Pros: Sharp even at wide open, pre-selection aperture, bright, cheap
Cons: Heavy, long, some abberation visible, hard to catch sharpness, it's m42 so it's take a few minutes to change the lense, long minimum sharp distance
Sharpness: 9    Aberrations: 8    Bokeh: 10    Handling: 7    Value: 10    Camera Used: Pentax k-70   

Good lense for the difficult conditions. The fact its for m42 make it harder to quickly change for another lense.
It's heavy, it's long, it's preety big... but it's sharp, colorfull and bright. Fully useful even wide open!
So what do you need more from the lense?

So if you don't want to spend 2x more money for Sonnar 200mm f/2.8 ( and it's twice heavier ) Takumar will be best option.

25% of full image f/3.5:



Here's some tests ( 50% of jpg, no any post processing added )

f3.5 - if you crop image you'll see it's a little soft


f4 - it's sharper but hold on...


f5 - ...even sharper... but wait for it...



f5.6 - ta daaam! that's razor sharp!



f8 well... this going insane


f10

f11

f16 weird spots are my dirty sensor & long exposure

f22 weird spots are my dirty sensor & long exposure
   
Pentaxian

Registered: December, 2016
Location: London
Posts: 828
Lens Review Date: December 22, 2016 I can recommend this lens: Yes | Price: $24.73 | Rating: 10 

 
Pros: Very good results even with a converter
Cons: Heavy
Sharpness: 9    Aberrations: 9    Bokeh: 9    Handling: 9    Value: 10    Camera Used: Nikon D50   

I played with one of these in September, using it on a Nikon D50 with an adapter that includes a lens to allow it to focus to infinity. Results were pretty good, better than a real Nikon-fit zoom at 200mm. For some reason it worked with the converter much better than most lenses I've tried. I'm not 100% sure of the price because it was part of a job lot of a Spotmatic 1000 and four Takumar and SMC Takumar lenses (28, 50, 135 and 200mm) I bought very cheaply, and can't now remember how the individual lenses were costed. I think £20 but I'm not 100% sure. It was missing the tripod mount, which was one of the things that bought the price down.

Ivy, distance about 15 ft., 1/250th f8.

   
New Member

Registered: June, 2015
Location: Bern
Posts: 1

3 users found this helpful
Lens Review Date: December 15, 2015 I can recommend this lens: Yes | Price: $50.00 | Rating: 10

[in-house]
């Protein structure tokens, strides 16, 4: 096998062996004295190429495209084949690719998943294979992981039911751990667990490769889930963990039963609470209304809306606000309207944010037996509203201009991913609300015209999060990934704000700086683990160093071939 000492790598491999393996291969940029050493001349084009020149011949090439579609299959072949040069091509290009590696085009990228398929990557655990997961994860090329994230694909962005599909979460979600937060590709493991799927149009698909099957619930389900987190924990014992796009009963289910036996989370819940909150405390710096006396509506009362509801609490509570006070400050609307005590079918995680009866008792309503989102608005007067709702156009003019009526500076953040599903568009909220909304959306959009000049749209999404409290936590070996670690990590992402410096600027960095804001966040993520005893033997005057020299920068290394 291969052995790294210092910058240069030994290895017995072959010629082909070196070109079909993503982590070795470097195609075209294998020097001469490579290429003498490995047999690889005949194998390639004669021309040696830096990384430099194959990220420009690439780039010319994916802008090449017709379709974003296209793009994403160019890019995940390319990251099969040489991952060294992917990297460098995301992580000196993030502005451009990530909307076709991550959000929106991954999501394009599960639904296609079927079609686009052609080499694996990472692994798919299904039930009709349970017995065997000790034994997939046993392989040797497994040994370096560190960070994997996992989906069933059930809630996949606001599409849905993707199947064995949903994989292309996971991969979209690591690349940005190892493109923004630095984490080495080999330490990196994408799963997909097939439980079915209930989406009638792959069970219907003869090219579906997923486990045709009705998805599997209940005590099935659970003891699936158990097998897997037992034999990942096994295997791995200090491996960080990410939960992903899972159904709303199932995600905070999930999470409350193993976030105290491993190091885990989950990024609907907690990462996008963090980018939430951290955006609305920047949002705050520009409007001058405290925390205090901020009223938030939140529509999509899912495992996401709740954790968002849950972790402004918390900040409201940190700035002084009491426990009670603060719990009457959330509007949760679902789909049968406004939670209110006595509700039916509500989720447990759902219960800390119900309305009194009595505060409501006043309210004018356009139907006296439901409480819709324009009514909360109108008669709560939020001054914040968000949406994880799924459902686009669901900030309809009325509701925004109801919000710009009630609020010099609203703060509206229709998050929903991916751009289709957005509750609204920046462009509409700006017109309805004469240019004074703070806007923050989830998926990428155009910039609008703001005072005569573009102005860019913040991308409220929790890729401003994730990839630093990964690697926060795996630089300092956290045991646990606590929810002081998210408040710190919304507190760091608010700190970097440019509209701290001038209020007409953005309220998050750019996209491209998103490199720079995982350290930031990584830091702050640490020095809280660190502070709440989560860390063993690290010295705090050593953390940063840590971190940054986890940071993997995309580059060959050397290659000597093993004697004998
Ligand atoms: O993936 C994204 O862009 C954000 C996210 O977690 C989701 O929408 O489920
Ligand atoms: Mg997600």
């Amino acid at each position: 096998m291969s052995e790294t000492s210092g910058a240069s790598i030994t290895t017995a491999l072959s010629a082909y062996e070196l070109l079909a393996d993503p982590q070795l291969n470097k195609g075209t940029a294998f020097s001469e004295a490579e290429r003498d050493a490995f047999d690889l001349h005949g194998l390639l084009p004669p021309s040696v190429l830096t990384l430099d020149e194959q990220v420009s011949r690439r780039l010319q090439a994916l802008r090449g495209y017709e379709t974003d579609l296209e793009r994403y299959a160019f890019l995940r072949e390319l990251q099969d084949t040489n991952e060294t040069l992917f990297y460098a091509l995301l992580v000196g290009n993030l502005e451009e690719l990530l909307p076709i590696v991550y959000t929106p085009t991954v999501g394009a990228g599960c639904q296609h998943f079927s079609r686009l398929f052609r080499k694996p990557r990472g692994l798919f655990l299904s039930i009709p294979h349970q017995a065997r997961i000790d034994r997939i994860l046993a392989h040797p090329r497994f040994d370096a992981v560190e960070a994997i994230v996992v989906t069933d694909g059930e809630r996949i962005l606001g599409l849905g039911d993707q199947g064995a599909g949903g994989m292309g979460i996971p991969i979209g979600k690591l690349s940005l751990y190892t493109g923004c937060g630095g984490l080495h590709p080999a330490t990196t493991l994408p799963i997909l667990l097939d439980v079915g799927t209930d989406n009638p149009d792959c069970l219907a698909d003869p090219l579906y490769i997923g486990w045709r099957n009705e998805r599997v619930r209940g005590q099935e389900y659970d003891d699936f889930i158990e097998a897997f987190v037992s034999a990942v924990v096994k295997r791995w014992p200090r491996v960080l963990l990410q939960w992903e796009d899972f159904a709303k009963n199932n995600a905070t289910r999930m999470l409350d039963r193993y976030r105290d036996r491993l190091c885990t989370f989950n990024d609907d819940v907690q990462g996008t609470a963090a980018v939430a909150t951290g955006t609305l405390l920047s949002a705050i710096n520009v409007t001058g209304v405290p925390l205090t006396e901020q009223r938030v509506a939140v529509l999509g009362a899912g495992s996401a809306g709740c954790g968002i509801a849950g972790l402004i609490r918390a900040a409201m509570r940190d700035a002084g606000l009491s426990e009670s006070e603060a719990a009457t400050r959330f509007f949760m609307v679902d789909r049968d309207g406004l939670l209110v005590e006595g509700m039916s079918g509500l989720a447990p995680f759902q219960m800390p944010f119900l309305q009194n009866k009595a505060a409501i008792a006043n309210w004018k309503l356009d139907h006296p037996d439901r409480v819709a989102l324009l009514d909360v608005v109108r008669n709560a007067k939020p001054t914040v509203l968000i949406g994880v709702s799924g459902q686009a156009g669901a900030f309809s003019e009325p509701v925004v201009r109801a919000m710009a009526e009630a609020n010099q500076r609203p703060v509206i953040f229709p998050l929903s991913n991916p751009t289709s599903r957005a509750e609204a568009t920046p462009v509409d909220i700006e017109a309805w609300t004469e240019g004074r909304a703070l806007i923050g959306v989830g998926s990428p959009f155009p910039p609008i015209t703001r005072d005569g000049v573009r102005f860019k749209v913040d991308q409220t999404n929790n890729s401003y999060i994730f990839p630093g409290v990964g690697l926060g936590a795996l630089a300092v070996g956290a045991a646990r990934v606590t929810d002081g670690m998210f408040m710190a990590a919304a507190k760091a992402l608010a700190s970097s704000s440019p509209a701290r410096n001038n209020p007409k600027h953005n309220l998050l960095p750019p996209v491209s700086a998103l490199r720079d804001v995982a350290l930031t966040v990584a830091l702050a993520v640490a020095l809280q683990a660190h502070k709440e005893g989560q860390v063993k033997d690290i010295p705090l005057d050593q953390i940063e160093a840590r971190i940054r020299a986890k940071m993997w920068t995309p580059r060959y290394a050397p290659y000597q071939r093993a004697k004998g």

Pros: sharpness, colors, built quality
Cons: nothing
Sharpness: 10    Aberrations: 9    Bokeh: 10    Handling: 10    Value: 10    Camera Used: Canon 5D Mk1   

I was very surprised. The picture needs no comment , i think (-:
The sharpness is ... what can i say ...
Right click for full resolution: Weight 2500 Px.

Takumar 3.5 / 200mm @ f4.5

   
Loyal Site Supportaxian

Registered: September, 2013
Location: Texas
Posts: 501

1 user found this helpful
Lens Review Date: March 21, 2015 I can recommend this lens: Yes | Price: $85.00 | Rating: 9 

 
Pros: Glorious Bokeh, Character, '3-D' look, Value
Cons: weight, size, balance without foot.

Character, character, character! Just as many other reviewers have noted, the Glorious Bokeh is just right. Long and a bit heavy, with outstanding build quality, it can be a bit taxing to carry about. It has good transmittance despite the earlier type glass coatings due to the low number of elements. The foot is highly recommended, as it can be hard to balance on a tripod without.

Much recommended, and an excellent value despite its limitations.
   
New Member

Registered: November, 2014
Posts: 1

1 user found this helpful
Lens Review Date: November 22, 2014 I can recommend this lens: Yes | Price: N/A | Rating: 10 

 
Pros: mind bending Bokeh
Cons: wish they made it today
Sharpness: 10    Aberrations: 8    Bokeh: 10    Handling: 10    Value: 10    Camera Used: spotmatic , 5d mark 3   

I just which this lens would be made today the sharpness and image from it are not of this world the bokeh is just amazing the focus is very long travel 360 degrees both makes it precis , use it for films and blows my mind every time.....
   
Senior Member

Registered: March, 2010
Location: Texas
Posts: 195

1 user found this helpful
Lens Review Date: September 20, 2014 I can recommend this lens: Yes | Price: N/A | Rating: 10 

 
Pros: Sharp, colors, clear, clean images, build and handling
Cons: none of note

This lens rates a 10 because its one of the best Takumar lenses and a near perfect telephoto. It handles well, at portraits it's the best, and it is for general use just about the sharpest lens around. It gets more comments about sharpness than any other lens I have, all positive in that regard. The character of the images it produces are uniquely beautiful time and time again. Great color and bokeh. It's not a close focus lens, but, on tubes it remains very sharp and becomes a macro like tele of good quality, but, at the expense of some light. Other than the fact it's not close focus, it's really hard to find a fault. PF has never been a problem for me with this lens and I feel confident using it open and way stopped down for landscapes. An all around great 200!
   
New Member

Registered: July, 2013
Location: Ancona - Marche - Italy
Posts: 3

2 users found this helpful
Lens Review Date: September 12, 2014 I can recommend this lens: Yes | Price: $100.00 | Rating: 10 

 
Pros: Color rendition, sharp, unique bokeh, built quality, preset
Cons: A bit heavy, but for me it's an advantage because it gives stability
Sharpness: 10    Aberrations: 10    Bokeh: 10    Handling: 10    Value: 10    Camera Used: K-5   

Here is another excellent lens. Build quality is typical of Takumar... solid like a tank (and heavy like a tank).
The optical quality is fantastic... very very sharp... and the bokeh - with 18 blades - are amazing at almost any aperture. Moreover the color rendering, typical of other time, produces marvelous images. Perfect for exclusive portraits.

Despite his age my copy is in excellent condition, looks brand new, almost unbelievable. I love this old Takumar lenses

PENTAX K-5 + Takumar 200 f3.5 @ f3.5



PENTAX K-5 + Takumar 200 f3.5 @ f3.5